My doctor says I have a MTHFR mutation. What does that mean?
Any medical term abbreviated with this many letters is bound to be complicated, and this one is no exception. MTHFR stands for methylenetetrahydrofolate reductase. It’s an enzyme that plays a role in producing certain amino acids (the building blocks of protein), and is especially vital for converting the amino acid homocysteine into another amino acid, called methionine.
Why is this important? In women who have this mutation, or trouble with the gene that regulates MTHFR production, too much homocysteine can build up in the blood, which can eventually lead to blood clots. These clots are dangerous at any time, but especially in pregnancy, since small clots can form between the uterus and placenta or between the placenta and the baby, leading growth restriction, low fluid levels and other potentially dangerous conditions, including miscarriage.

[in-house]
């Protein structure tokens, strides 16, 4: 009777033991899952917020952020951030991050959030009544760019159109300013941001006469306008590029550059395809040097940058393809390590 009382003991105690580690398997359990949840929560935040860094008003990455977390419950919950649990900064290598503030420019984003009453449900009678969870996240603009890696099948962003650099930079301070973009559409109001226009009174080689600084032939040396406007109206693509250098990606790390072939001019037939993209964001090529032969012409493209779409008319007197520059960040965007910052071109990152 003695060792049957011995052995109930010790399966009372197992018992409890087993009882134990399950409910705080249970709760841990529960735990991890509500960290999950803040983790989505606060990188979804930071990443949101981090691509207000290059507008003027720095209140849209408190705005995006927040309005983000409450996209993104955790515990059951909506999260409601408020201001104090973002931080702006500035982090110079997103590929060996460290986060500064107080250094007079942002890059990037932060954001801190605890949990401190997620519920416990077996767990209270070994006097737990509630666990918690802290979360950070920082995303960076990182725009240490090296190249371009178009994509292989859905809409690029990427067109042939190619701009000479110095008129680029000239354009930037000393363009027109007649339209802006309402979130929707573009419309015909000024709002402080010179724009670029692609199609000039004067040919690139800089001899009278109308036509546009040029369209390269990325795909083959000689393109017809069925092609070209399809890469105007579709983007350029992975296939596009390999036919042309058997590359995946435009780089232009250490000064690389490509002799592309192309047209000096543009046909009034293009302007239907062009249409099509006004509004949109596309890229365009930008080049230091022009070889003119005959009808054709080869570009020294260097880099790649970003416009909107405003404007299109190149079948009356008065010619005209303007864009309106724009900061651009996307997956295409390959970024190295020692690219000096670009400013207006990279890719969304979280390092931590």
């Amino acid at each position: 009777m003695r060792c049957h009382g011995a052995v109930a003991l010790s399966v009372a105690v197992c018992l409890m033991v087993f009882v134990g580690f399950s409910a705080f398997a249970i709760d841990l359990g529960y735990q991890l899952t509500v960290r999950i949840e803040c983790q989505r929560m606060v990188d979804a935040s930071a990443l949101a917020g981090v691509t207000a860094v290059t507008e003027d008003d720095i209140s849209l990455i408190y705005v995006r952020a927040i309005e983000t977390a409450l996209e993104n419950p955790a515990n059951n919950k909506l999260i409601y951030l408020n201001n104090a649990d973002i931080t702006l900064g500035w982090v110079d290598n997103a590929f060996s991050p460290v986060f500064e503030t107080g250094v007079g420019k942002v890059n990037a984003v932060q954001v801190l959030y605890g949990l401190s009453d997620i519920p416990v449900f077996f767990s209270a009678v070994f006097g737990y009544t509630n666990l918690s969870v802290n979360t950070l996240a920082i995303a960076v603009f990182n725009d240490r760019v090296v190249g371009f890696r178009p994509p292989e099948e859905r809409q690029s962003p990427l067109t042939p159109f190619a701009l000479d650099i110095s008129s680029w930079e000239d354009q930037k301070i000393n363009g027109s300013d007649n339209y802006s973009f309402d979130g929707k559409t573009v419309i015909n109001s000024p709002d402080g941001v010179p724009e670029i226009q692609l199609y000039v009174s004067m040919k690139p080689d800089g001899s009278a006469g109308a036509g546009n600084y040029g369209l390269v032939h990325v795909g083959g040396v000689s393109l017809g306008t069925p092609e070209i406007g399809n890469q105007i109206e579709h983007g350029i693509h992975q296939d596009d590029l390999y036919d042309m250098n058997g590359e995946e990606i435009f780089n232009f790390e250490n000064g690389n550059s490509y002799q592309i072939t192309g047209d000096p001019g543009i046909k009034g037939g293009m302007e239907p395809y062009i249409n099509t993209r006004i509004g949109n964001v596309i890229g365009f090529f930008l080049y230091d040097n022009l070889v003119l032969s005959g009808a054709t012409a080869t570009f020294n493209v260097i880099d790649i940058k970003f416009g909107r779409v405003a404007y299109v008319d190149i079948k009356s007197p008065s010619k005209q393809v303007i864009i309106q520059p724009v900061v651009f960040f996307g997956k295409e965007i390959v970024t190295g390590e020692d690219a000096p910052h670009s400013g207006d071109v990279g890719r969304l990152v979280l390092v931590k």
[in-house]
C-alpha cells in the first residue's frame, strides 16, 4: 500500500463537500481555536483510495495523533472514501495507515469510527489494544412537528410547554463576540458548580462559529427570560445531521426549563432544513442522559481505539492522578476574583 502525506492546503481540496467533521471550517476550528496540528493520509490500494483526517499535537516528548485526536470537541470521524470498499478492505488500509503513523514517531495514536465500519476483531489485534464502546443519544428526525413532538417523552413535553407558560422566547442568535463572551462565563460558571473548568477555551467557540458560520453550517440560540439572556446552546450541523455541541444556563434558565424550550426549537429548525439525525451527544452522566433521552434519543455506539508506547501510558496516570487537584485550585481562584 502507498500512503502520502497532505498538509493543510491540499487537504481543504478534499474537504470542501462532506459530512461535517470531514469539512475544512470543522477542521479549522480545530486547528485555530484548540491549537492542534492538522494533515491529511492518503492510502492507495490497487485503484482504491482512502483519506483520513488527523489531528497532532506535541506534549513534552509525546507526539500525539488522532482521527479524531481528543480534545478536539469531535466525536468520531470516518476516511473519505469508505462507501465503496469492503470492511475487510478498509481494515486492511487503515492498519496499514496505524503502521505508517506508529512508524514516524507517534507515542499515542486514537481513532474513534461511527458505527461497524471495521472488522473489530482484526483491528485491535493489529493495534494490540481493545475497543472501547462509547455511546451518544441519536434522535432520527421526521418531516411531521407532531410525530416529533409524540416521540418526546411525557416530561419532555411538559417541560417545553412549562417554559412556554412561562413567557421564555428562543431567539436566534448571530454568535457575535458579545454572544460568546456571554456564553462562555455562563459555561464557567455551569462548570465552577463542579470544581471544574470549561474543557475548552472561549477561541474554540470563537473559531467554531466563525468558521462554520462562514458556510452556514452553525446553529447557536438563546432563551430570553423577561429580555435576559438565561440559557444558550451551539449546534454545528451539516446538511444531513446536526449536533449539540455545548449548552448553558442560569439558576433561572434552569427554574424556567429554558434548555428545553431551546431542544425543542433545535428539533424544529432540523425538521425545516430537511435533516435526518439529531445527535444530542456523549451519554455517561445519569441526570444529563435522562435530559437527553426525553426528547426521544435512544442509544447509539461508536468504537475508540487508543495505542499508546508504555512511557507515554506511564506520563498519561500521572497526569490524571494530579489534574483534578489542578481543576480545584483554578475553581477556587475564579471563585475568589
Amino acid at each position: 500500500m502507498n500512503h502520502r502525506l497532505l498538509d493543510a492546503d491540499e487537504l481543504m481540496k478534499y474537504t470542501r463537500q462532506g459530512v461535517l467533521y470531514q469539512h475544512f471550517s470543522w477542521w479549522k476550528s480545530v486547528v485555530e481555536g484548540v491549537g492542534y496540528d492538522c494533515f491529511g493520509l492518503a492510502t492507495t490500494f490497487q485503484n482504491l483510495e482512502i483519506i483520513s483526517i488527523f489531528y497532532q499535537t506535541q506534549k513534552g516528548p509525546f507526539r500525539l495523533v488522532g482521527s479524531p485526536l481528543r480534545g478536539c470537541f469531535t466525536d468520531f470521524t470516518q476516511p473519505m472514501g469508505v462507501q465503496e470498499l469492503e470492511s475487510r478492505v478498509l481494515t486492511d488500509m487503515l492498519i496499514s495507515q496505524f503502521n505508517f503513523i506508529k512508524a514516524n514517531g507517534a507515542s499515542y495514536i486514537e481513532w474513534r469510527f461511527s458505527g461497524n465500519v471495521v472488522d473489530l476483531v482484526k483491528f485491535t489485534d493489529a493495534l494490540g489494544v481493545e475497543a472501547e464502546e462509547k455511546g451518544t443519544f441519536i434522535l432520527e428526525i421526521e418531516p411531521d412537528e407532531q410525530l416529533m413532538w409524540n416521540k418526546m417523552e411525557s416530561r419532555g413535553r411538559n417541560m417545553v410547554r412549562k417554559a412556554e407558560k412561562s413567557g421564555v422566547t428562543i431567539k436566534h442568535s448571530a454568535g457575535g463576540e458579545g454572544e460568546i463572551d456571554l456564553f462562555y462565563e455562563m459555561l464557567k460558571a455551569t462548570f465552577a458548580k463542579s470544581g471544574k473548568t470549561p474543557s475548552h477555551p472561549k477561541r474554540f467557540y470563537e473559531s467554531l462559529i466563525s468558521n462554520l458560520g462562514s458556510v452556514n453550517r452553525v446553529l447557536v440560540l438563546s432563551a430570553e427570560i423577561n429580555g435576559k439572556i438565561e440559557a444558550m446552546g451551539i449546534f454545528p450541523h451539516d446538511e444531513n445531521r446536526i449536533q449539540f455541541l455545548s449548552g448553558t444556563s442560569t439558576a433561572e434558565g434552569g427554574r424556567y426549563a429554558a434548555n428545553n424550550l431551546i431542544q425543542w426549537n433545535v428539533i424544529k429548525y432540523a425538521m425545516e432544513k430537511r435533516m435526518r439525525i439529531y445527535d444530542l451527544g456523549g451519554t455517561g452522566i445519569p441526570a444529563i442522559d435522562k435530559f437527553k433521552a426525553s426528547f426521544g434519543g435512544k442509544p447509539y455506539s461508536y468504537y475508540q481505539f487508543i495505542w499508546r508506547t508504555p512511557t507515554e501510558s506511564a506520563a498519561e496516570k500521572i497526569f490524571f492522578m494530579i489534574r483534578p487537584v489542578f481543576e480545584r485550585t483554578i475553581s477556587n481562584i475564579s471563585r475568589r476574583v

A MTHFR mutation is relatively rare, and even if you do test positive for the condition, you also have to produce elevated homocystine levels in order to trigger these complications. If you have a family history of blood clots or have suffered from multiple miscarriages, speak with your doctor, who can help you work out a treatment for this condition.
Plus, more from The Bump:
How to Handle Braxton Hicks Contractions
Subtle Signs of Preeclampsia